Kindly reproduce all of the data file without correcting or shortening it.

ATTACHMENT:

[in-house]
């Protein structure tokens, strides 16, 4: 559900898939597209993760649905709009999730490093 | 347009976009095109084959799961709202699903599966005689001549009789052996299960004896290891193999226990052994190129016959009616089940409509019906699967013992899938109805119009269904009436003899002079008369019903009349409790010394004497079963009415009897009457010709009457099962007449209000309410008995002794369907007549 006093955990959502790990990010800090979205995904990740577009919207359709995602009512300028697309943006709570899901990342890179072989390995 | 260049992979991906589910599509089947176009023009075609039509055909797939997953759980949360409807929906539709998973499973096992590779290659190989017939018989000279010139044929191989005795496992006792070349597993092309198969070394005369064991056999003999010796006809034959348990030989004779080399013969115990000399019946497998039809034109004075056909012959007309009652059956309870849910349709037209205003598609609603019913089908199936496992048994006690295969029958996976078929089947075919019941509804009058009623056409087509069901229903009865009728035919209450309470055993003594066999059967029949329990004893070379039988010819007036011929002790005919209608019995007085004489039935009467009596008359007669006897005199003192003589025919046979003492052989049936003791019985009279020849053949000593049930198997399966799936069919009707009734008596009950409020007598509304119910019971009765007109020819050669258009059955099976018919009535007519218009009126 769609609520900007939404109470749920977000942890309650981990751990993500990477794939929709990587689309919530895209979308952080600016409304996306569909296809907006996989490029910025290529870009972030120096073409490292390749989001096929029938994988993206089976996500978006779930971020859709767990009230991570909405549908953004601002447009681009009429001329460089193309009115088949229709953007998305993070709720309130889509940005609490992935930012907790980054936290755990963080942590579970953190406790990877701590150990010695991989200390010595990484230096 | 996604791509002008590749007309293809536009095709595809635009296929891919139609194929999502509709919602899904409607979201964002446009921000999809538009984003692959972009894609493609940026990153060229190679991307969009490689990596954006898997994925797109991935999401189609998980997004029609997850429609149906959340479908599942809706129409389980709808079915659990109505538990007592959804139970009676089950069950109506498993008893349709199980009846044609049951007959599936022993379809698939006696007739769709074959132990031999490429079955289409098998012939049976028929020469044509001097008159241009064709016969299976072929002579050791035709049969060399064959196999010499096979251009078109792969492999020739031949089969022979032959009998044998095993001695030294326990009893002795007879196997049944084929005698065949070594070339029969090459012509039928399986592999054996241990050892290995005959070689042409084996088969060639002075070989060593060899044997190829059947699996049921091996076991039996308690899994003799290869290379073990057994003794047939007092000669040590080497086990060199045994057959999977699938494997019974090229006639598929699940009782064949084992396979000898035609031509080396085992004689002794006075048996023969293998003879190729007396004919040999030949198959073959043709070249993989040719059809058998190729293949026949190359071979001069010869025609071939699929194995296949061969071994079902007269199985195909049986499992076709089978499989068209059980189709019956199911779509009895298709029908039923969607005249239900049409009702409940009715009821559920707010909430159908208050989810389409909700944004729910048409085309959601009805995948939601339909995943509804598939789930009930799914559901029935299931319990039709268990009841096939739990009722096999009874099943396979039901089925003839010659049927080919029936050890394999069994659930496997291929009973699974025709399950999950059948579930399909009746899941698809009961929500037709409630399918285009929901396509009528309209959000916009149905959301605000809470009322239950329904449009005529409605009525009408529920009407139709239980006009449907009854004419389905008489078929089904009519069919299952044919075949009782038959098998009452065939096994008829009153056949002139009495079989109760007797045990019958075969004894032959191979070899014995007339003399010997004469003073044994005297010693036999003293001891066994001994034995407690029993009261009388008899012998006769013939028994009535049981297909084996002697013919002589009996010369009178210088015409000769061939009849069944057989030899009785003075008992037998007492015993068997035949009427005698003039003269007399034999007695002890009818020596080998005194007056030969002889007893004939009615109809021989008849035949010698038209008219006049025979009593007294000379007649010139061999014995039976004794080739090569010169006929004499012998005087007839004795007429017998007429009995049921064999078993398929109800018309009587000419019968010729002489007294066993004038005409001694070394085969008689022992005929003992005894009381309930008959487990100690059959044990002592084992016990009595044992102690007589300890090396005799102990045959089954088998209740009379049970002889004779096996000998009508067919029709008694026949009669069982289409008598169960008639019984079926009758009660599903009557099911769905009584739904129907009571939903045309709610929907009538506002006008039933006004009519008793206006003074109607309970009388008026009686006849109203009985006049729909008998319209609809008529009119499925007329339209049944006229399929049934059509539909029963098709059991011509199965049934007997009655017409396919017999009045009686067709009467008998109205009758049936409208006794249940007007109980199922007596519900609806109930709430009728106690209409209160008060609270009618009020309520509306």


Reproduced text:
[in-house]
């Protein structure tokens, strides 16, 4: 559900898939597209993760649905709009999730490093 | 347009976009095109084959799961709202699903599966005689001549009789052996299960004896290891193999226990052994190129016959009616089940409509019906699967013992899938109805119009269904009436003899002079008369019903009349409790010394004497079963009415009897009457010709009457099962007449209000309410008995002794369907007549 006093955990959502790990990010800090979205995904990740577009919207359709995602009512300028697309943006709570899901990342890179072989390995 | 260049992979991906589910599509089947176009023009075609039509055909797939997953759980949360409807929906539709998973499973096992590779290659190989017939018989000279010139044929191989005795496992006792070349597993092309198969070394005369064991056999003999010796006809034959348990030989004779080399013969115990000399019946497998039809034109004075056909012959007309009652059956309870849910349709037209205003598609609603019913089908199936496992048994006690295969029958996976078929089947075919019941509804009058009623056409087509069901229903009865009728035919209450309470055993003594066999059967029949329990004893070379039988010819007036011929002790005919209608019995007085004489039935009467009596008359007669006897005199003192003589025919046979003492052989049936003791019985009279020849053949000593049930198997399966799936069919009707009734008596009950409020007598509304119910019971009765007109020819050669258009059955099976018919009535007519218009009126 769609609520900007939404109470749920977000942890309650981990751990993500990477794939929709990587689309919530895209979308952080600016409304996306569909296809907006996989490029910025290529870009972030120096073409490292390749989001096929029938994988993206089976996500978006779930971020859709767990009230991570909405549908953004601002447009681009009429001329460089193309009115088949229709953007998305993070709720309130889509940005609490992935930012907790980054936290755990963080942590579970953190406790990877701590150990010695991989200390010595990484230096 | 996604791509002008590749007309293809536009095709595809635009296929891919139609194929999502509709919602899904409607979201964002446009921000999809538009984003692959972009894609493609940026990153060229190679991307969009490689990596954006898997994925797109991935999401189609998980997004029609997850429609149906959340479908599942809706129409389980709808079915659990109505538990007592959804139970009676089950069950109506498993008893349709199980009846044609049951007959599936022993379809698939006696007739769709074959132990031999490429079955289409098998012939049976028929020469044509001097008159241009064709016969299976072929002579050791035709049969060399064959196999010499096979251009078109792969492999020739031949089969022979032959009998044998095993001695030294326990009893002795007879196997049944084929005698065949070594070339029969090459012509039928399986592999054996241990050892290995005959070689042409084996088969060639002075070989060593060899044997190829059947699996049921091996076991039996308690899994003799290869290379073990057994003794047939007092000669040590080497086990060199045994057959999977699938494997019974090229006639598929699940009782064949084992396979000898035609031509080396085992004689002794006075048996023969293998003879190729007396004919040999030949198959073959043709070249993989040719059809058998190729293949026949190359071979001069010869025609071939699929194995296949061969071994079902007269199985195909049986499992076709089978499989068209059980189709019956199911779509009895298709029908039923969607005249239900049409009702409940009715009821559920707010909430159908208050989810389409909700944004729910048409085309959601009805995948939601339909995943509804598939789930009930799914559901029935299931319990039709268990009841096939739990009722096999009874099943396979039901089925003839010659049927080919029936050890394999069994659930496997291929009973699974025709399950999950059948579930399909009746899941698809009961929500037709409630399918285009929901396509009528309209959000916009149905959301605000809470009322239950329904449009005529409605009525009408529920009407139709239980006009449907009854004419389905008489078929089904009519069919299952044919075949009782038959098998009452065939096994008829009153056949002139009495079989109760007797045990019958075969004894032959191979070899014995007339003399010997004469003073044994005297010693036999003293001891066994001994034995407690029993009261009388008899012998006769013939028994009535049981297909084996002697013919002589009996010369009178210088015409000769061939009849069944057989030899009785003075008992037998007492015993068997035949009427005698003039003269007399034999007695002890009818020596080998005194007056030969002889007893004939009615109809021989008849035949010698038209008219006049025979009593007294000379007649010139061999014995039976004794080739090569010169006929004499012998005087007839004795007429017998007429009995049921064999078993398929109800018309009587000419019968010729002489007294066993004038005409001694070394085969008689022992005929003992005894009381309930008959487990100690059959044990002592084992016990009595044992102690007589300890090396005799102990045959089954088998209740009379049970002889004779096996000998009508067919029709008694026949009669069982289409008598169960008639019984079926009758009660599903009557099911769905009584739904129907009571939903045309709610929907009538506002006008039933006004009519008793206006003074109607309970009388008026009686006849109203009985006049729909008998319209609809008529009119499925007329339209049944006229399929049934059509539909029963098709059991011509199965049934007997009655017409396919017999009045009686067709009467008998109205009758049936409208006794249940007007109980199922007596519900609806109930709430009728106690209409209160008060609270009618009020309520509306």